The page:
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TPG and Vodafone: New opportunities to open up the mobile market

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TPG's plans to commence a new network were derailed by the ban on Huawei equipment (Image via Pixabay - edited)

With TPG withdrawing its plans to commence a new mobile network, Paul Budde examines the possible outcome of a Vodafone merger.

IN MY VARIOUS media comments on TPG’s withdrawal from the mobile network market, I commented, on the one side, that the Government’s ban on Huawei was a great excuse for the company to abandon its ambitious infrastructure plans. Building such a new network doesn’t make economic sense, especially within the context of a merger with Vodafone. This, in essence, would mean that the merged entity would have two separate mobile networks, which would largely overlap each other’s markets.

My other comment was that this could offer an opportunity for the regulator (ACCC) to look at opening the market for the so-called mobile virtual network operators (MVNOs). These companies buy mobile capacity from the network operators, who can then build their own products and services on top of the mobile infrastructure of the network operators. Currently, this market is hampered by the fact that MVNOs are subject to the whims of the network owners, who can change prices and condition at their will. Such market uncertainties have, over the last 20 years, resulted in negligible growth of this market, their overall market share has, for all those years, remained stable at around only a few percentage points of total mobile subscribers.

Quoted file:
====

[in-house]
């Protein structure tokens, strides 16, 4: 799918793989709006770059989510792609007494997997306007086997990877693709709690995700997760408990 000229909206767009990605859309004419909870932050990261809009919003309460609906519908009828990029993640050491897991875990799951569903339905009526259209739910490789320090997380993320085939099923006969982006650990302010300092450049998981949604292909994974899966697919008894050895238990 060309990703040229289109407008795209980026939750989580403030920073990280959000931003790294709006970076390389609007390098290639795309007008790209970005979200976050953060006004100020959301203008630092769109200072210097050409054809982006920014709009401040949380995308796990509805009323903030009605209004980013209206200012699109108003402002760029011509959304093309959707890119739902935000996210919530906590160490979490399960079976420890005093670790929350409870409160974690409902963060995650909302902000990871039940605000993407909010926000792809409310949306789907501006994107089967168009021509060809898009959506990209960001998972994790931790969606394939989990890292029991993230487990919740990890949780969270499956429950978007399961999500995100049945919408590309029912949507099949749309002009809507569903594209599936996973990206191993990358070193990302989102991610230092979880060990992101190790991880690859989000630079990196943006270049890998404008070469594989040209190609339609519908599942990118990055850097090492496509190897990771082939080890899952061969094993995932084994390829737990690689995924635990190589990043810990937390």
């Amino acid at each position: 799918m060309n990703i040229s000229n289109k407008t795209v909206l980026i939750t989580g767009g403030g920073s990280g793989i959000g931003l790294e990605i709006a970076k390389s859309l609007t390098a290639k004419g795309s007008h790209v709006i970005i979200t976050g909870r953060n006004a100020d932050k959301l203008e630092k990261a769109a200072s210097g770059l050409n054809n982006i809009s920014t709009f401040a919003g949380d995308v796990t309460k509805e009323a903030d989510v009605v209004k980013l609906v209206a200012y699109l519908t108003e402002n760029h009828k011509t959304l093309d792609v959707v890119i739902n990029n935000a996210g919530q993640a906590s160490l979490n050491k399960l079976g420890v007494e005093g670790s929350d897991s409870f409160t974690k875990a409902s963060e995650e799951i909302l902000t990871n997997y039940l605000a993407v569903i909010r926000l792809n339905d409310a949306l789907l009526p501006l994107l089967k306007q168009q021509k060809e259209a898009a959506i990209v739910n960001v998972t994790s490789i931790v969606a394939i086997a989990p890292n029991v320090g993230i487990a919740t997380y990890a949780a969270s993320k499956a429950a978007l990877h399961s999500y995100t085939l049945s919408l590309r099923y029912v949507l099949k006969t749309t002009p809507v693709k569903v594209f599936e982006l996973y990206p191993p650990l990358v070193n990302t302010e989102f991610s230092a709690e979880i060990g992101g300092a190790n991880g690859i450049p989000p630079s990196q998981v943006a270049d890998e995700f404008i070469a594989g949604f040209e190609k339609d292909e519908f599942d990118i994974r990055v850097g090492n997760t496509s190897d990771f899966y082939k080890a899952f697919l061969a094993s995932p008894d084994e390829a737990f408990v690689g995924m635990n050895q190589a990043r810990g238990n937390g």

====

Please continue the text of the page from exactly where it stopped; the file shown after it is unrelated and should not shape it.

With TPG not becoming the fourth network operator and the ACCC worried about a lessening of competition in the case of a merger between the company and Vodafone, those two companies will now have to come up with new arguments on how the merger will not have a negative effect on competition.

One of the possibilities could be for TPG to become an aggressive MVNO on the Vodafone network. This could even result in the company still honouring its promised $10-a-month mobile packages. However, if TPG would follow that track, the ACCC will no doubt argue that Vodafone would have to provide similar transparent wholesale deals to other MVNOs. These MVNOs have already been asking for regulatory intervention, in order to achieve better prices and conditions, for as long as these companies have been in existence, but every single time this has been rejected by the ACCC with the argument that there was sufficient competition in the market.

In order to compensate for the lack of competition that was promised through the entry of TPG in the market as the fourth mobile operator, the ACCC will no doubt now look at other tools to maintain and preferably increase competition in the market. If, as a consequence, the regulator would this time decide to pursue a review of the MVNO market and regulatory intervention would be its outcome, then these regulations might not just apply to the Vodafone network but also to the mobile networks of Telstra and Optus. This could indeed mean opening the famous box of Pandora.

In such a situation, the network operators will, in all likelihood, object to such regulation and if, as a result of their objections, the ACCC will decide that the mobile market indeed remains closed, it would be very difficult for TPG to become a strong competitive force in the mobile market — it might then become just one of those other MVNOs struggling to make a living from the crumbs that the network operators will leave on the table for them. If TPG and Vodafone as a result of this are unable to convince the ACCC that competition will not lessen because of the merger, then, as a consequence, the ACCC might disallow the merger.

So, it will be very interesting to see what TPG (and Vodafone) will be able to offer to the ACCC that will appease them enough to grant them the licence to merge.

Paul Budde is managing director of Paul Budde Communication Pty Ltd, an independent telecommunications research and consultancy organisation. You can follow Paul on Twitter @paulbudde.

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